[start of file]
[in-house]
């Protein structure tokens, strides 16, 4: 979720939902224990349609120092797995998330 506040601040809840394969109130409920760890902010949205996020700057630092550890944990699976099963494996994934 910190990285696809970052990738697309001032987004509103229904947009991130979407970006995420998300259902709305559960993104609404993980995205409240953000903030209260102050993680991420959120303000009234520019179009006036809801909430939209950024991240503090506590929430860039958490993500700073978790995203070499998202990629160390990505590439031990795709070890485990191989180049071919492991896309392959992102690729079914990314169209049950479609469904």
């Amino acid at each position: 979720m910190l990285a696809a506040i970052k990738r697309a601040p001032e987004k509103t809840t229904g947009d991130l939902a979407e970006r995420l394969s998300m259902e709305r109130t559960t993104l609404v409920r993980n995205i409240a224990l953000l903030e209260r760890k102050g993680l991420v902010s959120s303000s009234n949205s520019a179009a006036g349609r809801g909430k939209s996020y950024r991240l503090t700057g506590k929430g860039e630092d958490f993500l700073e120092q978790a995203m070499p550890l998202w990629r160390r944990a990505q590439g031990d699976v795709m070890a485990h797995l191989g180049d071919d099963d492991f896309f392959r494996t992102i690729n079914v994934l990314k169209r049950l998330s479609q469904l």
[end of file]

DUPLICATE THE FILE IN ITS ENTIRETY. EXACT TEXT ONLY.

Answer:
[in-house]
């Protein structure tokens, strides 16, 4: 979720939902224990349609120092797995998330 506040601040809840394969109130409920760890902010949205996020700057630092550890944990699976099963494996994934 910190990285696809970052990738697309001032987004509103229904947009991130979407970006995420998300259902709305559960993104609404993980995205409240953000903030209260102050993680991420959120303000009234520019179009006036809801909430939209950024991240503090506590929430860039958490993500700073978790995203070499998202990629160390990505590439031990795709070890485990191989180049071919492991896309392959992102690729079914990314169209049950479609469904």
């Amino acid at each position: 979720m910190l990285a696809a506040i970052k990738r697309a601040p001032e987004k509103t809840t229904g947009d991130l939902a979407e970006r995420l394969s998300m259902e709305r109130t559960t993104l609404v409920r993980n995205i409240a224990l953000l903030e209260r760890k102050g993680l991420v902010s959120s303000s009234n949205s520019a179009a006036g349609r809801g909430k939209s996020y950024r991240l503090t700057g506590k929430g860039e630092d958490f993500l700073e120092q978790a995203m070499p550890l998202w990629r160390r944990a990505q590439g031990d699976v795709m070890a485990h797995l191989g180049d071919d099963d492991f896309f392959r494996t992102i690729n079914v994934l990314k169209r049950l998330s479609q469904l």